There is a true source of peace; I know it to be true.

David Baxter's book can be purchased at the following locations.
Cedar Fort Publishing//Barnes And Nobel//Amazon//Deseret Book//

Disclaimer: I was given a copy of Peace be Still by David Baxter to review. All feelings and opinions are my own and truthful.


  1. So sad, I often wonder how people who don't know Jesus cope with tragedy like this. So thankful to know the Lord and have a support system, wishing peace for your friends.

  2. That is so terrible. I will say a prayer for that family tonight. What an awful, awful thing to have happen. I don't even want to think about it. :o(

  3. I am so sorry for the loss this family suffered. It breaks my heart. This book sounds wonderful though and a good reminder of the peace that can be found a midst such tragedy. My prayers are with this family.

  4. Please hug Lucas for me. I am sitting here sobbing. He must have been(and still must be) so upset. I can't even imagine this family's pain.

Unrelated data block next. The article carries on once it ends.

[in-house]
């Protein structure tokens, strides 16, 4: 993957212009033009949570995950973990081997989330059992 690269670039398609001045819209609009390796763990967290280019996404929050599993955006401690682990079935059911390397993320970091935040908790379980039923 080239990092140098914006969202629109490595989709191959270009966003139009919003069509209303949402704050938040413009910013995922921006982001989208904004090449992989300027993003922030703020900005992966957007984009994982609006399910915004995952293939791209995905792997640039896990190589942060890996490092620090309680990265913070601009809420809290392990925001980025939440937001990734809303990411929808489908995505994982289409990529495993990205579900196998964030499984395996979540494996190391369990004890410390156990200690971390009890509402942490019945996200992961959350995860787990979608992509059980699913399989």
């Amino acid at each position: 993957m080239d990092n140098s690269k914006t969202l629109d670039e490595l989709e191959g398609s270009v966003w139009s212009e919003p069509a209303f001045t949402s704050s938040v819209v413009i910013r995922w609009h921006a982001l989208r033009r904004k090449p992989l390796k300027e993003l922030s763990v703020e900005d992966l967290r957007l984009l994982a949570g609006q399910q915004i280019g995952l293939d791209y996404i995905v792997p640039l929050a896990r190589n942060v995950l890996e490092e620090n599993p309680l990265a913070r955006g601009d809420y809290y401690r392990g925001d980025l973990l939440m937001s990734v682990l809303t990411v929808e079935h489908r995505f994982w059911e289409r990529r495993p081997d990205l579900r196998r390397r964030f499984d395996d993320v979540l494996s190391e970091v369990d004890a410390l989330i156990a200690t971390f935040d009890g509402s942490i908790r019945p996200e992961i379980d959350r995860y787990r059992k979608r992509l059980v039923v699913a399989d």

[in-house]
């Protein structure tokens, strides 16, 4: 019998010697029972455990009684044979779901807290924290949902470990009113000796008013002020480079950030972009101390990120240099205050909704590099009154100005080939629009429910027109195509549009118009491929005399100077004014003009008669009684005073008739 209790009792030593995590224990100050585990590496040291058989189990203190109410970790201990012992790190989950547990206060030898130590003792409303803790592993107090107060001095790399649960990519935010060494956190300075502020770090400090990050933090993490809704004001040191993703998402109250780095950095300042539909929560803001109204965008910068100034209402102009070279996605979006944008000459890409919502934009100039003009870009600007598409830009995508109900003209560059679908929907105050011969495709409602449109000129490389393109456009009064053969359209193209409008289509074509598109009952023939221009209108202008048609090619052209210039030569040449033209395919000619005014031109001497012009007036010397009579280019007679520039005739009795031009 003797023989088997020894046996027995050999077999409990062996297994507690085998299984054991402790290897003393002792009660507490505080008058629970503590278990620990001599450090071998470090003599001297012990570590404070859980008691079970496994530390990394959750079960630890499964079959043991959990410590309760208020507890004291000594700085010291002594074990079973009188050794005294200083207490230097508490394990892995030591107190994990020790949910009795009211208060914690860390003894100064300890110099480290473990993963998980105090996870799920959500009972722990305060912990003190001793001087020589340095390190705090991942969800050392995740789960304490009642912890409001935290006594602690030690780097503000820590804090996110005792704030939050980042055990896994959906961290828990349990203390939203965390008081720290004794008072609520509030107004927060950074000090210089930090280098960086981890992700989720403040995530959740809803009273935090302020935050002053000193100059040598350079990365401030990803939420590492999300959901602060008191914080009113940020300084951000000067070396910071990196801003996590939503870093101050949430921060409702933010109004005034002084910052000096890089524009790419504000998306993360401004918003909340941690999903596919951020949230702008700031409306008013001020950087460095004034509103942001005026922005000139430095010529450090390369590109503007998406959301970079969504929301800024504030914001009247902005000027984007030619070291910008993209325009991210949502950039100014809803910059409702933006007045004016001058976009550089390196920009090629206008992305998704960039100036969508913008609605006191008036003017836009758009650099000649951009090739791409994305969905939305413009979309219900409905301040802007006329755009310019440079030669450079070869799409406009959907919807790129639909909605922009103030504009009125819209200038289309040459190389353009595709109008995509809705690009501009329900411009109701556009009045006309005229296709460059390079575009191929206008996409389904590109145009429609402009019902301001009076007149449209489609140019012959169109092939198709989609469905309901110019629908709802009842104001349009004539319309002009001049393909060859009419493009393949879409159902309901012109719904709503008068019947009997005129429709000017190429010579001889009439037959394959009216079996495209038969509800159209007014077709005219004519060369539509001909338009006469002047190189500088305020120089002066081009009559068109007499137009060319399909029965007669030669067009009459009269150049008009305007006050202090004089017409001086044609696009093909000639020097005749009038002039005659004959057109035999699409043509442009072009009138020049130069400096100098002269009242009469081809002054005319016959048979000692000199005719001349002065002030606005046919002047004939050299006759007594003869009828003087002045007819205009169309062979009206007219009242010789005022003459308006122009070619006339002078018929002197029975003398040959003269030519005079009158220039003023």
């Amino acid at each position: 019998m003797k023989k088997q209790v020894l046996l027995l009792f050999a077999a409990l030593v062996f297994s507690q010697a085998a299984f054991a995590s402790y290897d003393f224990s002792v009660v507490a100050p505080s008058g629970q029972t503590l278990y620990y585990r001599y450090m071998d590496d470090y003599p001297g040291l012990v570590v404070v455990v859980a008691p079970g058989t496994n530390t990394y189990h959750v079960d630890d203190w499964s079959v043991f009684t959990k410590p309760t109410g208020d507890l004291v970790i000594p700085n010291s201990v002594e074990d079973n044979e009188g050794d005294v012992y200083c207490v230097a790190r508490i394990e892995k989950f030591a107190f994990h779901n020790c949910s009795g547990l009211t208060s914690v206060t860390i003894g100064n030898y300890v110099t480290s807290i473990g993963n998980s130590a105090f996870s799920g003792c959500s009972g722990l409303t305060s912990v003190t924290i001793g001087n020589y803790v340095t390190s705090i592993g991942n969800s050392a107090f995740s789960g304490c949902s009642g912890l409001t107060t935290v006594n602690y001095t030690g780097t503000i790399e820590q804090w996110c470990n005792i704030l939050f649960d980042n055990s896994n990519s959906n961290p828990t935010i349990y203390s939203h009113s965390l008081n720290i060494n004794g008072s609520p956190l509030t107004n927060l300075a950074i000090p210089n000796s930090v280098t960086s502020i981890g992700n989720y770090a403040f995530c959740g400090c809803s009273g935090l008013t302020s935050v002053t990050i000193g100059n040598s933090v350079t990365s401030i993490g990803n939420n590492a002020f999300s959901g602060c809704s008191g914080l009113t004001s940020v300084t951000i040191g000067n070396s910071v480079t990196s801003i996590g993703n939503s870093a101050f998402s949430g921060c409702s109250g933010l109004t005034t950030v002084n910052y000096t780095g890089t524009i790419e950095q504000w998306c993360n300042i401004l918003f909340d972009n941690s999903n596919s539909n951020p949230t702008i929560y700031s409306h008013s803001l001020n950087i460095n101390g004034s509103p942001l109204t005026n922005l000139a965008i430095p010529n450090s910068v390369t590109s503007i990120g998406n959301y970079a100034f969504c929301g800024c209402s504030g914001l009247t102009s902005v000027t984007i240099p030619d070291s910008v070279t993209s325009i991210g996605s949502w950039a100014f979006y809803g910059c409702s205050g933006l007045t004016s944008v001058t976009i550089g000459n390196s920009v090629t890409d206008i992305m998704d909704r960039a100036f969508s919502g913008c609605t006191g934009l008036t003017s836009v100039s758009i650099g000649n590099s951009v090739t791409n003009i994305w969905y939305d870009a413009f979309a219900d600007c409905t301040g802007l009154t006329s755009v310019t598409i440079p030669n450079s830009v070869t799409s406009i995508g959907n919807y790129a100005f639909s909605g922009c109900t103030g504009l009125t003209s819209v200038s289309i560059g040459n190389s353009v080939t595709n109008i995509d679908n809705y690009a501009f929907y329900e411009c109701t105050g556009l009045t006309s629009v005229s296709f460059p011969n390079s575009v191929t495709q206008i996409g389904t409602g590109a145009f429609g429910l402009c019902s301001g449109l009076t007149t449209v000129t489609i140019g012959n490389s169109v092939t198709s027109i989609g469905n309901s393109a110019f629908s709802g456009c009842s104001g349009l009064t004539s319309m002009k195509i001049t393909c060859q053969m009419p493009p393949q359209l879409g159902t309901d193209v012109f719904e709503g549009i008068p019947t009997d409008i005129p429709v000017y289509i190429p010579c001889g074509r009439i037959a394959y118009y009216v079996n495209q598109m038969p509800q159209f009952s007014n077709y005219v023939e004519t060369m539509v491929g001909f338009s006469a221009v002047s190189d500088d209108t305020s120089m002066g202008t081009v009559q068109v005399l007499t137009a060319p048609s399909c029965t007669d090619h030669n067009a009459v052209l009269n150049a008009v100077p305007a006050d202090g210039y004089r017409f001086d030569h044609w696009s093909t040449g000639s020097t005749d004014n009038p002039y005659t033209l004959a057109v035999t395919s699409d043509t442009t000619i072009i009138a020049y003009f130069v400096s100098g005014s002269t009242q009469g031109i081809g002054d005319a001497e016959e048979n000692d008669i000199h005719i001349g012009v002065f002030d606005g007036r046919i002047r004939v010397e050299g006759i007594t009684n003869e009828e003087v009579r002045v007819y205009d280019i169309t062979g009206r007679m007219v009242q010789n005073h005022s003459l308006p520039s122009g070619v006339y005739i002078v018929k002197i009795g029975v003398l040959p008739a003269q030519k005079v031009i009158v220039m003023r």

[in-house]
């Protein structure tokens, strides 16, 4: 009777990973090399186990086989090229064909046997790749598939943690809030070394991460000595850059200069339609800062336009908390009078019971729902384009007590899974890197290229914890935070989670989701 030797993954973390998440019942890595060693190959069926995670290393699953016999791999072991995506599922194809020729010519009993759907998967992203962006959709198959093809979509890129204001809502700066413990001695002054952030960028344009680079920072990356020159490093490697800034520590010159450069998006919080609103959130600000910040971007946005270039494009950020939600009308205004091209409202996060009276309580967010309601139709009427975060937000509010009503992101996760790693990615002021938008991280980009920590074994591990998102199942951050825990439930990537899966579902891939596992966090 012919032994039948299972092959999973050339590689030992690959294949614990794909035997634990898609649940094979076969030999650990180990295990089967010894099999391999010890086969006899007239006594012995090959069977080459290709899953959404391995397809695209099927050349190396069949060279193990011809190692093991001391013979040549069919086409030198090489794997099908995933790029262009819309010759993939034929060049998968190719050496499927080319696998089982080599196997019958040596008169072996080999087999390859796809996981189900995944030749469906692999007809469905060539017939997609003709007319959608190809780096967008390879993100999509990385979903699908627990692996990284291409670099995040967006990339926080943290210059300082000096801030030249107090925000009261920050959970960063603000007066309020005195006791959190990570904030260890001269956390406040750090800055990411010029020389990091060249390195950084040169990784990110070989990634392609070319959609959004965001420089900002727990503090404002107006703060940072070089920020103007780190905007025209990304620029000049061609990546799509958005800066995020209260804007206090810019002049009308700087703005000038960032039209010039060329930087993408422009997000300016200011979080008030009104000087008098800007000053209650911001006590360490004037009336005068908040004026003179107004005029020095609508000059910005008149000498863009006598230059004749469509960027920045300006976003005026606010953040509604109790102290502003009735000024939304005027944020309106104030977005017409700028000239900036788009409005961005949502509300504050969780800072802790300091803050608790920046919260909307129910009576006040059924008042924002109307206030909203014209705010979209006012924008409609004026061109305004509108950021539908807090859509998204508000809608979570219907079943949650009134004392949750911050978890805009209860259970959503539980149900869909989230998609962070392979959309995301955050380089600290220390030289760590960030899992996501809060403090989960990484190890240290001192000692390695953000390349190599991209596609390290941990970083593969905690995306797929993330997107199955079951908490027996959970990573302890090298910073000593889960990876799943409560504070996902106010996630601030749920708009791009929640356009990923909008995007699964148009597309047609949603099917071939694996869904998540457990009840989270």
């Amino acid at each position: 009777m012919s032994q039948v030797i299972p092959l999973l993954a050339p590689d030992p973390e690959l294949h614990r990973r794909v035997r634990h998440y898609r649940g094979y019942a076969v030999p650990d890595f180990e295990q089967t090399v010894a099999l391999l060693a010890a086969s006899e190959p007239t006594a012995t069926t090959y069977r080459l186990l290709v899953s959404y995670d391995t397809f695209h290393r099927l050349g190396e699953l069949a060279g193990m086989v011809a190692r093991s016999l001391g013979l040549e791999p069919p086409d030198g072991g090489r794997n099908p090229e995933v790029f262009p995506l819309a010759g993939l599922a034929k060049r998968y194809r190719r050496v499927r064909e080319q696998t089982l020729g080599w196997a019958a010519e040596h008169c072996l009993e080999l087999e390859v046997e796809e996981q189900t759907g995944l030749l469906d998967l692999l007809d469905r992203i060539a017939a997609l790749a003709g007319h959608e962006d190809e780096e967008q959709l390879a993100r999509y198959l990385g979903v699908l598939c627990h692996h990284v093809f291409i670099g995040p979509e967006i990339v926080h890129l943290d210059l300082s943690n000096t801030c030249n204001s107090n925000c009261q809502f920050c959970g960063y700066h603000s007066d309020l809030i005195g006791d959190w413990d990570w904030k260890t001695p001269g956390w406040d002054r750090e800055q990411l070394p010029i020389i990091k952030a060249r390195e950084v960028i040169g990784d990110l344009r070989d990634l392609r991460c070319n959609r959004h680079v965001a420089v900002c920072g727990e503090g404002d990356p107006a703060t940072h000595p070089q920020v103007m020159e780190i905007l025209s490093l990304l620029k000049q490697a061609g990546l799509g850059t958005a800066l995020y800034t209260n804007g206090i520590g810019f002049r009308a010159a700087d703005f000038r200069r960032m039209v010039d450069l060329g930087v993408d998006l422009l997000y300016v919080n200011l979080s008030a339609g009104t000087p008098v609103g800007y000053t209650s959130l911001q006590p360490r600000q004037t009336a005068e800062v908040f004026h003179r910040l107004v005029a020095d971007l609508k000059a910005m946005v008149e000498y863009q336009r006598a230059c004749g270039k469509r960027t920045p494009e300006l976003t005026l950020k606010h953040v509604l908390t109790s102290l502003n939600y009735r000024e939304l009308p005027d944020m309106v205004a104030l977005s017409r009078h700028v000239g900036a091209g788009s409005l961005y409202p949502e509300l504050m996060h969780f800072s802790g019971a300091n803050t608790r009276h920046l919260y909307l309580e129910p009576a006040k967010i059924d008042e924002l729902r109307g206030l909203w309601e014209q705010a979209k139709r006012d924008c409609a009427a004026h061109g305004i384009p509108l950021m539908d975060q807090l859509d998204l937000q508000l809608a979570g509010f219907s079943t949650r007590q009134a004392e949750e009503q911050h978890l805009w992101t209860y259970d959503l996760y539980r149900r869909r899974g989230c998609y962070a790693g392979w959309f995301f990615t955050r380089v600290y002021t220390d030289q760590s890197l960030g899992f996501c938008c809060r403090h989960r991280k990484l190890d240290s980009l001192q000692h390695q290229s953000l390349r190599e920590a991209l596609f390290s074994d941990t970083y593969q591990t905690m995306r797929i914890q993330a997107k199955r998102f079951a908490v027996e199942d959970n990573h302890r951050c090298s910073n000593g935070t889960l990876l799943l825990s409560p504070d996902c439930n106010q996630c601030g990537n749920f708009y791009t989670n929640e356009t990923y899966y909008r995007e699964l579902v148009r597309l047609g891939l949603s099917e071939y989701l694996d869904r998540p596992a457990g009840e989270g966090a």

5. Oh Em, so sad to hear this. I can't even imagine how hard that would be. Sending love your way!! And so grateful for the gospel.

  6. I was in tears reading this post. It's so tragic whenever a child is taken. I can't even begin to imagine what this must feel like.

  7. What a terrible tragedy. I'm so very sorry for the loss of your son's friend. This is the second story I've heard today of someone being hit fatally by a car. It makes me want to drive at a snail's pace for the rest of my life.

  8. I can't imagine the difficulty that the family is going through... what your son is going through... and each and every parent who have children who use that crosswalk daily.

    I have to believe that this book came to you at the right time.

  9. Oh wow, I'm not even sure there are words....

  10. I'm so sorry for that family's loss. I pray for peace for them.